The socialist Spanish government will approve Friday the order allowing the exhumation of the former dictator Franco of his mausoleum, a decision that divides in Spain, where the work of memory always causes a divide policy. Came to power on June 1, after overthrowing the conservative, Mariano Rajoy, by the Parliament, the government leader, Pedro Sanchez, had announced his intentions a few days later.
“Spain cannot afford, as a consolidated democracy and european, symbols that divide the Spaniards”, he pleaded, pointing out that the existence of a mausoleum housing the mortal remains of a former dictator would be “unimaginable in Germany or Italy”. The purpose of government is to put an end to an anomaly of democracy”, a “mausoleum of worship of a dictator,” insisted Friday Ander Gil, chairman of the socialist group in the Senate, “it is time to do away with things of this kind”.
Franco, winner of the terrible Spanish civil war (1936-1939) after a coup d’état against the Second republic, and who ruled the country with an iron hand until his death in 1975, is buried at the Valle de los Caidos (the valley of the fallen) alongside of José Antonio Primo de Rivera, founder of the party fascisant of the Phalanx.
Monumental complex located in the mountains 50 kilometres from Madrid, and topped by a cross of 150 meters high, this tomb also contains the body of some 27.000 combatants franco and about 10,000 opponents of the republicans, the reason for which the dictator presented as a place of “reconciliation”.
But its detractors see it as a symbol of division and contempt for the republicans that the body, extracted from mass graves and cemeteries, have been transferred without their families being notified. In addition to the 20,000 political prisoners were involved in its construction between 1940 and 1959. According to figures of the national Heritage, a public body managing the shrine, the visits have jumped since the announcement of Sanchez: 38.269 visits in July against 23.135 in June.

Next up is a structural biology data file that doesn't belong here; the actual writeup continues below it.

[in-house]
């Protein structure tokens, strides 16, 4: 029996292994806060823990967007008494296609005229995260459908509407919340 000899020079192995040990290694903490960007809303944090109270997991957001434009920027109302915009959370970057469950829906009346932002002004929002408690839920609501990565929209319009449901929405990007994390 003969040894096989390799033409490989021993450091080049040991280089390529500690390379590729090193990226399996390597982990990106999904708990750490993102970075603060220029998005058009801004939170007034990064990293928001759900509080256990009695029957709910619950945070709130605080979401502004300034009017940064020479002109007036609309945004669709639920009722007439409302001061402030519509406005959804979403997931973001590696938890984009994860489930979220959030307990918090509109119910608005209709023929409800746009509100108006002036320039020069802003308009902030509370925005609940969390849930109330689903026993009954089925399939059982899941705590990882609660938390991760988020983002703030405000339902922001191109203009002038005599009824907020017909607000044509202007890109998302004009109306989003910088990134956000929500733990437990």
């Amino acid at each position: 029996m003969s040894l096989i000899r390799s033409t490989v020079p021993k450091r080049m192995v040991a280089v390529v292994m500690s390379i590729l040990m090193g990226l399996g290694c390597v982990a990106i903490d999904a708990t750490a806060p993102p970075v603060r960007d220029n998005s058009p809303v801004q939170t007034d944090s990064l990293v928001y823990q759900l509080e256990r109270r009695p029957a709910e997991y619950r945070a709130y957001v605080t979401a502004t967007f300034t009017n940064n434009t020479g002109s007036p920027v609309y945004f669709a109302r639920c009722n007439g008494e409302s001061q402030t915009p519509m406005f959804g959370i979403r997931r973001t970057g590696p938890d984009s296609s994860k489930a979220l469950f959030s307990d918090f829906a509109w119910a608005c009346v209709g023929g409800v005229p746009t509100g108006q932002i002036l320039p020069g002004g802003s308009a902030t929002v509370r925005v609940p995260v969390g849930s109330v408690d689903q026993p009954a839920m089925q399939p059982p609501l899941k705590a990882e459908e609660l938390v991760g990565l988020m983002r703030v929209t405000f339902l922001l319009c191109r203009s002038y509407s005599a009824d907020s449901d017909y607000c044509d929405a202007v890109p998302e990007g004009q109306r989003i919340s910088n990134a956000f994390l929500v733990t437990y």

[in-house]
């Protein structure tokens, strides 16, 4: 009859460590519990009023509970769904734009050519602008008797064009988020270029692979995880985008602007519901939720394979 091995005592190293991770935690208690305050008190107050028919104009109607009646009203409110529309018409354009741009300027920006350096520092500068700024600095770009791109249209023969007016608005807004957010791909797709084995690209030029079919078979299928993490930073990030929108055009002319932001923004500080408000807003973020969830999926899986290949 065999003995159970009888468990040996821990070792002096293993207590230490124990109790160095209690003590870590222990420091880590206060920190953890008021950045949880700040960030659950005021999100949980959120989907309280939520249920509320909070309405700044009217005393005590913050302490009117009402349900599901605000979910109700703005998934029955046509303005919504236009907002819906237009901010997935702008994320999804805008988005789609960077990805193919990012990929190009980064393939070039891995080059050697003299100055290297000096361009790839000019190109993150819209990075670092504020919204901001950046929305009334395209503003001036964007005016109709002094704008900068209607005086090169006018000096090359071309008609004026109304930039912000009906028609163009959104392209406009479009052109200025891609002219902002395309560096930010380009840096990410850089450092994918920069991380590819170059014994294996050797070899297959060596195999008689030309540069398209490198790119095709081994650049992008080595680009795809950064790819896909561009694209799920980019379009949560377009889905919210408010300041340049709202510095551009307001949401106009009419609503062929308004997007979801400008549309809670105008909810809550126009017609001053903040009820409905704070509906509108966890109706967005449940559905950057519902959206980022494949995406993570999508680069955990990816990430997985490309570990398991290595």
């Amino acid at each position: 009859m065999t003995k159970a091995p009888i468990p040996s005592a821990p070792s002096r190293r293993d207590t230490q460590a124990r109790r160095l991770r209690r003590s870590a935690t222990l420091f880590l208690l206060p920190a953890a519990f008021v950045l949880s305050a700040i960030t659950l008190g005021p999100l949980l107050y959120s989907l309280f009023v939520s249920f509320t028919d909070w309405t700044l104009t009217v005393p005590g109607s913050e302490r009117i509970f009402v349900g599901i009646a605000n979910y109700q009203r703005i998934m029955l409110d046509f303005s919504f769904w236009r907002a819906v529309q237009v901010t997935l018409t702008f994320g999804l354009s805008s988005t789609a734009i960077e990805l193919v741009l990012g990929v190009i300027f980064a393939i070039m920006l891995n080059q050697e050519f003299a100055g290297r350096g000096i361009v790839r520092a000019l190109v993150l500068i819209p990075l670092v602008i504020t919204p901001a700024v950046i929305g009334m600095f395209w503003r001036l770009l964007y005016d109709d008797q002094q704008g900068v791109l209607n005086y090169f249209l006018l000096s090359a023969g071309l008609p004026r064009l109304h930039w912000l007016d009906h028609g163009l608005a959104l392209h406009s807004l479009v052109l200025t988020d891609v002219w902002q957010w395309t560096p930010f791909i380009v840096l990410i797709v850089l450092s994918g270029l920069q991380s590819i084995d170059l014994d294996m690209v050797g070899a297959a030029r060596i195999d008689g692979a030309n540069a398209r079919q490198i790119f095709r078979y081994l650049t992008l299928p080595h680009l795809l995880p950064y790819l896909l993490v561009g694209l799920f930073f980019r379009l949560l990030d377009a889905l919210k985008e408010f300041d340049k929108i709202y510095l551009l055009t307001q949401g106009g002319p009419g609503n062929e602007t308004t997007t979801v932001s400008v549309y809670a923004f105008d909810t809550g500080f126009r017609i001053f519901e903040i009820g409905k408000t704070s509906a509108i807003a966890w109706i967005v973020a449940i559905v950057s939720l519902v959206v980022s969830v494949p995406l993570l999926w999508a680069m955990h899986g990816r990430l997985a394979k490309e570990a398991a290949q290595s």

Opposition of the right and of the family
For more than two months, the government, which was based on a resolution in support of the exhumation passed by the Parliament in 2017, has been working in stealth to find the legal formula to be adequate. His decree that should be adopted Friday by the council of ministers will then have to be voted by the Parliament, where the socialists will be able to count on the votes of the left-radical Podemos, the pro-independence Catalan and basque nationalists to reach the majority. The solution is the most plausible would be to transfer the remains of Franco in the family vault in the cemetery of el Pardo, near Madrid. But the family of the former dictator is fiercely opposed to this as he leaves his mausoleum.
A sign of the political divisiveness in the country on the memory of the civil war and the franco regime, the government faces a barrage of the Popular Party (PP, right), the first party in Parliament, which has already announced that he would file an appeal before the constitutional Court.
“It’s more important (Pedro Sanchez) to resurrect the ghosts of the past that try to attract people with the future. He is more interested in re-open the wounds already healed of our worst past, rather than focusing on our best present”, has denounced the new number one of the PP, Pablo Casado. Beyond the exhumation of the former dictator, the government had announced in July its intention to create a “truth commission” about the dictatorship of Franco, to identify the victims of the civil war and the francoist regime and to cancel the decisions of “courts of exception” of franco.
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